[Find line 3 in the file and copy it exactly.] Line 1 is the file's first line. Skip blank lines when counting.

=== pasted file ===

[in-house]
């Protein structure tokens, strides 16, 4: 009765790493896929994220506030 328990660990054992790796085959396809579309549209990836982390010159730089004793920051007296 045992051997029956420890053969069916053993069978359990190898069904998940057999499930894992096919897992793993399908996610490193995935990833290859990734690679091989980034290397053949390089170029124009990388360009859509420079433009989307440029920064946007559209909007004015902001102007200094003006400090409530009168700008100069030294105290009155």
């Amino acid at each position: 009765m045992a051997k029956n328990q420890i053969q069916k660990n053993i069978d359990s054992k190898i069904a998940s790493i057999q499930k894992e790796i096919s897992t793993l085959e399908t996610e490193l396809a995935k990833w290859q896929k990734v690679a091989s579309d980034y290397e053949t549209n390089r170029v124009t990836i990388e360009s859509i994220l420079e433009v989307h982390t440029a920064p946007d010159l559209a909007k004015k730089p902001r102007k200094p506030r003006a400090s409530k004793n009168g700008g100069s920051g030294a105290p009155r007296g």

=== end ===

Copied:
């Amino acid at each position: 009765m045992a051997k029956n328990q420890i053969q069916k660990n053993i069978d359990s054992k190898i069904a998940s790493i057999q499930k894992e790796i096919s897992t793993l085959e399908t996610e490193l396809a995935k990833w290859q896929k990734v690679a091989s579309d980034y290397e053949t549209n390089r170029v124009t990836i990388e360009s859509i994220l420079e433009v989307h982390t440029a920064p946007d010159l559209a909007k004015k730089p902001r102007k200094p506030r003006a400090s409530k004793n009168g700008g100069s920051g030294a105290p009155r007296g």